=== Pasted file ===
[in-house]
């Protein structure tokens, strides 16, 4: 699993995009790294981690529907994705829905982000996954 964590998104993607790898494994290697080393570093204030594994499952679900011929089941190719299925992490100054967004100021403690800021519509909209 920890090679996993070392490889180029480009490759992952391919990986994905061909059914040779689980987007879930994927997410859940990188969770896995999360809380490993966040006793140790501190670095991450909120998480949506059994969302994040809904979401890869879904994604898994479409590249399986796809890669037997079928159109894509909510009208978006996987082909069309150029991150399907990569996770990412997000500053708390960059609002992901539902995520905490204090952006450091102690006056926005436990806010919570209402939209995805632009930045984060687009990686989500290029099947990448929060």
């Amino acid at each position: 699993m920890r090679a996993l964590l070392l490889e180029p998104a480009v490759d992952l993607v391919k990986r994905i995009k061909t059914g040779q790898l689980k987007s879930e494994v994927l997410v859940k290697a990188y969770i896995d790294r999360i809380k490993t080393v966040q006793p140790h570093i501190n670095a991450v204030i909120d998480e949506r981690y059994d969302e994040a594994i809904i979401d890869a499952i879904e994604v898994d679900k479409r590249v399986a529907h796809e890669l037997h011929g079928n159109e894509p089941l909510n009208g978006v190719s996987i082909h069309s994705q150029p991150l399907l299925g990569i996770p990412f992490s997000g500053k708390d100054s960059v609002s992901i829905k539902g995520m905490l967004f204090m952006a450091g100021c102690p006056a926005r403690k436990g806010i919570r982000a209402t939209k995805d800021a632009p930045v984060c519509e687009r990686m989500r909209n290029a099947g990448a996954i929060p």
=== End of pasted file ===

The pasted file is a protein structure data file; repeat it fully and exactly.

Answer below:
[in-house]
């Protein structure tokens, strides 16, 4: 699993995009790294981690529907994705829905982000996954 964590998104993607790898494994290697080393570093204030594994499952679900011929089941190719299925992490100054967004100021403690800021519509909209 920890090679996993070392490889180029480009490759992952391919990986994905061909059914040779689980987007879930994927997410859940990188969770896995999360809380490993966040006793140790501190670095991450909120998480949506059994969302994040809904979401890869879904994604898994479409590249399986796809890669037997079928159109894509909510009208978006996987082909069309150029991150399907990569996770990412997000500053708390960059609002992901539902995520905490204090952006450091102690006056926005436990806010919570209402939209995805632009930045984060687009990686989500290029099947990448929060």
């Amino acid at each position: 699993m920890r090679a996993l964590l070392l490889e180029p998104a480009v490759d992952l993607v391919k990986r994905i995009k061909t059914g040779q790898l689980k987007s879930e494994v994927l997410v859940k290697a990188y969770i896995d790294r999360i809380k490993t080393v966040q006793p140790h570093i501190n670095a991450v204030i909120d998480e949506r981690y059994d969302e994040a594994i809904i979401d890869a499952i879904e994604v898994d679900k479409r590249v399986a529907h796809e890669l037997h011929g079928n159109e894509p089941l909510n009208g978006v190719s996987i082909h069309s994705q150029p991150l399907l299925g990569i996770p990412f992490s997000g500053k708390d100054s960059v609002s992901i829905k539902g995520m905490l967004f204090m952006a450091g100021c102690p006056a926005r403690k436990g806010i919570r982000a209402t939209k995805d800021a632009p930045v984060c519509e687009r990686m989500r909209n290029a099947g990448a996954i929060p």